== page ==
When King Auletes of Egypt died in 51 BCE, the leadership of the kingdom was left to his two children, Cleopatra and Ptolemy XIII. The two were meant to be co-rulers of Egypt as an incestuous married couple, yet a divide quickly formed between the siblings. Despite their young ages (Cleopatra was a teenager and her brother was even younger than she), the two children had far different visions for Egypt. Ptolemy, heavily influenced by powerful advisors, supported the traditional style of Ptolemaic rule. Cleopatra, however, strove to bridge the widening divide between the Ptolemaic government and the Egyptian people. She learned the Egyptian language, as well as Hebrew and Ethiopian, and participated in the religious ceremonies of Egypt. Cleopatra’s ambition and vision was incompatible with the methods used by Ptolemy and his advisors. Soon, civil war erupted to decide which sibling would rule Egypt.
Julius Caesar threw himself into the Egyptian conflict when, in 48 BCE, he arrived at Alexandria in pursuit of his Roman rival, Pompey the Great. At that time, King Ptolemy XIII’s supporters had control of Alexandria and the twenty-one year old Cleopatra had been forced to abandon the city. When Pompey arrived in Egypt, the supporters of Ptolemy saw a chance to gain support from Julius Caesar—they had Pompey assassinated and presented the man’s head to Caesar when he arrived in Alexandria. The ploy turned out to be a mistake. Caesar was irritated and disgusted by the actions of the Egyptian government. Instead of showing gratitude for the killing of Pompey, Julius Caesar demanded payment of ten million denarii owed to Rome by the previous Egyptian king, Auletes. Then, to the horror of many Egyptians, he occupied Alexandria with his battle-hardened Roman soldiers.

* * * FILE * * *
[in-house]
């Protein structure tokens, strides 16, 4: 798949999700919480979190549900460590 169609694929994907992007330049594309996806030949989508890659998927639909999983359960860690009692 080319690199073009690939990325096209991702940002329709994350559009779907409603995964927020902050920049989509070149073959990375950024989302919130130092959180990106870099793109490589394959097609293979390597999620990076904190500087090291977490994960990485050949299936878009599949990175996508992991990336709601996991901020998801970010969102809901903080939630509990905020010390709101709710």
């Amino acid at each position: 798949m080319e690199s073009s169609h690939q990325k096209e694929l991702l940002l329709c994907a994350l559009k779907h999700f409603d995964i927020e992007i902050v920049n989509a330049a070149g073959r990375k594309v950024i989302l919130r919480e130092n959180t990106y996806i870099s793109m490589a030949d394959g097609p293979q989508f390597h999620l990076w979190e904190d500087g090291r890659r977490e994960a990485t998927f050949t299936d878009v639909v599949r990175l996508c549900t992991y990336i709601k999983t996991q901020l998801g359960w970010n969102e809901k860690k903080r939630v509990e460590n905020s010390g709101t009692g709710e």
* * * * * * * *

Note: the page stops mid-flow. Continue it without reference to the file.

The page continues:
Caesar was determined to end the civil war in Egypt before returning to his struggles in Rome. From his fortified position in the royal palace of Alexandria, Julius Caesar declared himself to be the guarantor of the late King Auletes’ final wishes. Caesar then called for Ptolemy XIII and Cleopatra to meet with him and discuss the future of Egypt. Ptolemy was sent to Julius Caesar, even though the advisors assented only grudgingly. Cleopatra, however, was still outside the city, denied access to Alexandria by hostile soldiers and assassins who supported her brother. Nevertheless, the young Queen of Egypt was determined to attend that meeting with Julius Caesar.
Plutarch gave one of the more vivid accounts about how Cleopatra was smuggled into Alexandria. He wrote that she and an attendant named Apollodorus were ferried into the royal quarter of Alexandria in a small boat, easily hidden among the merchant ships busily trading in the city. Before they departed the docks in the royal quarter, Cleopatra either was rolled up inside a rug or hid herself in a laundry bag and had her assistant, Apollodorus, carry her into the royal palace. Reportedly, Apollodorus was not stopped or searched in the palace, for he apparently delivered Cleopatra straight to Julius Caesar, opening the laundry bag or unrolling the rug before the dicatator’s very eyes.
With the meeting of Cleopatra and Julius Caesar, one of the world’s most famous love affairs began. With Caesar’s backing, Cleopatra was able to defeat her rivals and usurp what remained of her younger brother’s power, making her the undisputed Queen of Egypt.
Written by C. Keith Hansley.
- War Commentaries by Gaius Julius Caesar and Aulus Hirtius, translated by W. A. McDevitte and W. S. Bohn, 2014.
- Julius Caesar by Philip Freeman. New York: Simon & Schuster Paperbacks, 2008.